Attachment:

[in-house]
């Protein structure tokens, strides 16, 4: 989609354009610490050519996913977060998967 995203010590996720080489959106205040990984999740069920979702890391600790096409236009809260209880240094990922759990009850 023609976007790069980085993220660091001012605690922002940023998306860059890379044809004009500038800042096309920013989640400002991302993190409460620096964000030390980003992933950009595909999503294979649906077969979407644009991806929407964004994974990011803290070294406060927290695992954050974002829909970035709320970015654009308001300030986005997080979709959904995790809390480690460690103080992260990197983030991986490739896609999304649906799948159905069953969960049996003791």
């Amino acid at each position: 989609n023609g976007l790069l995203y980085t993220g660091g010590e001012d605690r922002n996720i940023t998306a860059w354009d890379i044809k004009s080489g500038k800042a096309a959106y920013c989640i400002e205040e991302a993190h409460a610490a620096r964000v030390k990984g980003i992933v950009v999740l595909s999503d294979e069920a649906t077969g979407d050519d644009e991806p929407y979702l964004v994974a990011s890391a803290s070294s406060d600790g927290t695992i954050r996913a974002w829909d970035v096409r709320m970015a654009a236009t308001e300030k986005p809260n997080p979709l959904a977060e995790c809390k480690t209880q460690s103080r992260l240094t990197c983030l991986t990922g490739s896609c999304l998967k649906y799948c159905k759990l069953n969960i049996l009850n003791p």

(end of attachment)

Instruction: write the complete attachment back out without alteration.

[in-house]
């Protein structure tokens, strides 16, 4: 989609354009610490050519996913977060998967 995203010590996720080489959106205040990984999740069920979702890391600790096409236009809260209880240094990922759990009850 023609976007790069980085993220660091001012605690922002940023998306860059890379044809004009500038800042096309920013989640400002991302993190409460620096964000030390980003992933950009595909999503294979649906077969979407644009991806929407964004994974990011803290070294406060927290695992954050974002829909970035709320970015654009308001300030986005997080979709959904995790809390480690460690103080992260990197983030991986490739896609999304649906799948159905069953969960049996003791």
């Amino acid at each position: 989609n023609g976007l790069l995203y980085t993220g660091g010590e001012d605690r922002n996720i940023t998306a860059w354009d890379i044809k004009s080489g500038k800042a096309a959106y920013c989640i400002e205040e991302a993190h409460a610490a620096r964000v030390k990984g980003i992933v950009v999740l595909s999503d294979e069920a649906t077969g979407d050519d644009e991806p929407y979702l964004v994974a990011s890391a803290s070294s406060d600790g927290t695992i954050r996913a974002w829909d970035v096409r709320m970015a654009a236009t308001e300030k986005p809260n997080p979709l959904a977060e995790c809390k480690t209880q460690s103080r992260l240094t990197c983030l991986t990922g490739s896609c999304l998967k649906y799948c159905k759990l069953n969960i049996l009850n003791p």